“Hey, I'm not the smartest guy in the world, but I'm certainly not the dumbest. I mean, I've read books like The Unbearable Lightness of Being and Love in the Time of Cholera, and I think I've understood them. They're about girls, right? Just kidding. But I have to say my all-time favourite book is Johnny Cash's autobiography, Cash by Johnny Cash.”
Thus spake John Cusack in High Fidelity and, you know what, we get him. As much as writing about music might be like dancing about architecture, there are few feelings in this life greater than unearthing a truly essential book about music from all the myriad dross publishers have seen fit to inflict on the public, from the cash-in bios detailing Doherty’s latest philanderings to the endless coffee-table prattle of best-ofs, worst-ofs and must-haves.
For instance, few with an enduring passion in rock will forget the impact Lester Bangs had on their musical worldview and, cliché though it may be, I for one think he’s still unrivalled for the pugnacity of his arguments, the unapologetically partisan nature of his views and the sheer generosity of his writing. Psychotic Reactions And Carburetor Dung is the essential tract, with highlights including his always-memorable encounters with Lou Reed (and his legendary review of Metal Machine Music), and a self-critical, surprisingly affecting look at the racism implicit in the NYC new wave scene of the late ‘70s.
In contrast to Bangs’ anti-muso invective, Ian McDonald proved that academic rigour and passion aren’t mutually exclusive with Revolution In The Head, mixing surgically-precise dissections of The Beatles’ songcraft with deft insights into the band and the culture that spawned them. And if it’s the scholastic route floats your boat, look no further than Simon Frith, whose po-faced approach to pop culture has drawn criticism from some quarters and has spawned many books including the scarily-titled The Sociology Of Rock. Similarly, Greil Marcus is a firm fave for the lofty of brow – after the nigh-on impenetrable Invisible Republic, which posits Dylan’s The Basement Tapes as an allegory for his so-called ‘Old, Weird America’, Marcus outdid himself with Like A Rolling Stone: Bob Dylan At The Crossroads, essentially a biography of Dylan’s mind-bending chart hit. Yes, that would be a biography of one fecking song.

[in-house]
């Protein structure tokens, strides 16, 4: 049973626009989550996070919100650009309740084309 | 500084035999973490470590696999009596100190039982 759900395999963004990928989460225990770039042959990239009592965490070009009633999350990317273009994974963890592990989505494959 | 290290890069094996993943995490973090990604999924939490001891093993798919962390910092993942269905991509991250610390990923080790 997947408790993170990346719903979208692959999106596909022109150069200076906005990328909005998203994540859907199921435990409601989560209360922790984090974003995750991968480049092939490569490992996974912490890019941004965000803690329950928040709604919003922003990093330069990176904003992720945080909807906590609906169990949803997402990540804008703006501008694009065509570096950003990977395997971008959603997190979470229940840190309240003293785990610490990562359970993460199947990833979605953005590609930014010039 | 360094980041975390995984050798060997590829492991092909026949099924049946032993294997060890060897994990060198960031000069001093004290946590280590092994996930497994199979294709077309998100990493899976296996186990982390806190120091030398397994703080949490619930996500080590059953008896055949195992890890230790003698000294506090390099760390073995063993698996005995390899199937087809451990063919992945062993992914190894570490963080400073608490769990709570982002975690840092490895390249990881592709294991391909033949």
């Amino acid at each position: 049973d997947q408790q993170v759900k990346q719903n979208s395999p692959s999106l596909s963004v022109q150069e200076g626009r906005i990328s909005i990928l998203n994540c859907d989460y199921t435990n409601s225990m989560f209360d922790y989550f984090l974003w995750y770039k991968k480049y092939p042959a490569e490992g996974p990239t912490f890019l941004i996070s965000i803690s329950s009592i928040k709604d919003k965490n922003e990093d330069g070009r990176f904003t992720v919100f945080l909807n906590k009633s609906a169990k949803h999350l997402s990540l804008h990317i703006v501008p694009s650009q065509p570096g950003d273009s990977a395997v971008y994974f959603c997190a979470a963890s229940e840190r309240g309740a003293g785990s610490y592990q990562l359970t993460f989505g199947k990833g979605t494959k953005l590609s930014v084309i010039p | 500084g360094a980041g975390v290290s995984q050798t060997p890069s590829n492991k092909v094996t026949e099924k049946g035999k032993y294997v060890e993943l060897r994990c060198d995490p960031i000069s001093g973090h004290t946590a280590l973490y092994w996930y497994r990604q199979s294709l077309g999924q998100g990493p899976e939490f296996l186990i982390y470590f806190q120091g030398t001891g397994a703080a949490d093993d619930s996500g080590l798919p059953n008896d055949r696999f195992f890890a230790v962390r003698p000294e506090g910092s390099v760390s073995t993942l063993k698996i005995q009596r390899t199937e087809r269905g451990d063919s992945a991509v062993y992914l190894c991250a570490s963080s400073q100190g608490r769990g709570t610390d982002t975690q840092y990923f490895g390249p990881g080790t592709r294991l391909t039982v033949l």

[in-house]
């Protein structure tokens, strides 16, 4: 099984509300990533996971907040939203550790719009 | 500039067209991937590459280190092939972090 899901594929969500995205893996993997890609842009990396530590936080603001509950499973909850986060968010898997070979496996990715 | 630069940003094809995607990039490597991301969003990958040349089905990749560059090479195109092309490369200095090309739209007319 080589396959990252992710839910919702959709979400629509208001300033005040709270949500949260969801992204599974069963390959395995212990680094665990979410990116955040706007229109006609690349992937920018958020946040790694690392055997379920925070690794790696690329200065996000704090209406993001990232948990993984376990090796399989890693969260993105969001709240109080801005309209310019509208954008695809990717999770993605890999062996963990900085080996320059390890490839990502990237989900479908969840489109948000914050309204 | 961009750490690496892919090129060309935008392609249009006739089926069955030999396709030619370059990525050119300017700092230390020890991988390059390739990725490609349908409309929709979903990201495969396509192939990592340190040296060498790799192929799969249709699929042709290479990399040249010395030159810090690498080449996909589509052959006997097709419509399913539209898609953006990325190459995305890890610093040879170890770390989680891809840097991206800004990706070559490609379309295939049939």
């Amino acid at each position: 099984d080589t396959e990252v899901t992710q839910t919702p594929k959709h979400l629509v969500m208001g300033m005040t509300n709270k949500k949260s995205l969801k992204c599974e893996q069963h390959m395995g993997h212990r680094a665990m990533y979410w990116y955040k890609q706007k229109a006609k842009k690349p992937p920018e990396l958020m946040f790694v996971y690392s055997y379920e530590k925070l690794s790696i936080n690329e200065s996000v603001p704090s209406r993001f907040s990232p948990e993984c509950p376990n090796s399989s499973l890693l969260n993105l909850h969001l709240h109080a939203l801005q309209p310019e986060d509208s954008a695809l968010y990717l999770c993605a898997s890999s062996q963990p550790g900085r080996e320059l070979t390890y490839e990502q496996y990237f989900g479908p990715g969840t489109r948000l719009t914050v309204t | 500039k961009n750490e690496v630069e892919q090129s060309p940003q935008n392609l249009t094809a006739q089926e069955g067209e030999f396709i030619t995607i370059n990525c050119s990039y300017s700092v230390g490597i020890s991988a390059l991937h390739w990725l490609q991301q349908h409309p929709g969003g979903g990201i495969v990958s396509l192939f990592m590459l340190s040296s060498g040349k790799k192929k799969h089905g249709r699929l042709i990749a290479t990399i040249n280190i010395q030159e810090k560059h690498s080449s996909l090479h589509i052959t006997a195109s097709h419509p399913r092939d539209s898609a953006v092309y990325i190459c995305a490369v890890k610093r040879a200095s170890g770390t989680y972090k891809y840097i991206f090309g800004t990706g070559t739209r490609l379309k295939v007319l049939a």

Back in the Bangs tradition and we could hardly go without mentioning Nick Kent, the archetypal journo-as-rock-star whose impressive CV includes an alleged beating from Sid Vicious and having the dubious fortune of witnessing an OD’ing Keith Richards turn blue. Look to The Dark Stuff for inspiration. The hacks to emerge from the post-punk era offered refreshing alternatives to Kent’s rock ‘n’ roll profligacy – Paul Morley’s attempts to shoehorn post-structuralist theory into gig reviews might have occasionally been grating, but on his day he’s unbeatable. Words And Music: A History Of Pop In The Shape Of A City’ – which sees a robotic Kylie Minogue travelling with Morley in a cyber-car towards a city of ‘sound and ideas’ – might be a weird jumping-off point, but then, weird is Morley all over.
If it’s exhaustive and authoritative portraits of an era you’re after, Jon Savage’s England’s Dreaming offers a definitive history of punk, Everett True’s Live Through This is a fascinating account of the grunge scene from close quarters (he famously introduced Kurt Cobain to Courtney Love), and Simon Reynolds’ Rip It Up And Start Again shines a light on post-punk’s dankest recesses to produce a convincing argument for the era as potentially rock’s finest hour. Oh, and Nik Cohn’s Awopbopaloobop Alopbamboom, written at the tender age of 22, is a riveting and outspoken account of rock’s formative years (Pet Sounds as the moment Brian Wilson lost it?!)
And we’ve haven’t even touched on the biographies yet – brilliant Cusack fave Cash: The Autobiography notwithstanding, we’d suggest Julian Cope’s Head On/Repossessed for its insights into the Liverpool post-punk scene and sheer anecdotal hilarity, Bob Dylan’s Chronicles Vol 1 for its sometimes moving, but mostly deadpan recollections, and Stoned, Andrew Loog Oldham’s memoirs of his days as manager of The Rolling Stones and subsequent struggle with addiction.
Last but not least, there are the rock star-turned-novelists, actually pretty thin on the ground now we come to think of it. Sleeper’s Louise Wener seems to have carved out a nice career in peddling middlebrow literature, including Goodnight Steve McQueen and The Half Life Stars, and way before Nick Cave was penning screenplays he was expounding on his gothic themes in The Ass Saw The Angel. Kinky Friedman is perhaps better known as an author of satirical, slightly oddball novels such as Elvis, Jesus And Coca Cola, but was also a cult musician in the seventies with Kinky Friedman And The Texas Jew Boys. Anyone got hold of a copy of Richard Hell’s semi-autobiographical novel Go Now? Can I borrow it?
Those are our suggestions, then, now over to you – what are the best book about music you’ve ever read? Impassioned rants or reasoned analysis? Painstaking research or salacious gossip? DiScuss...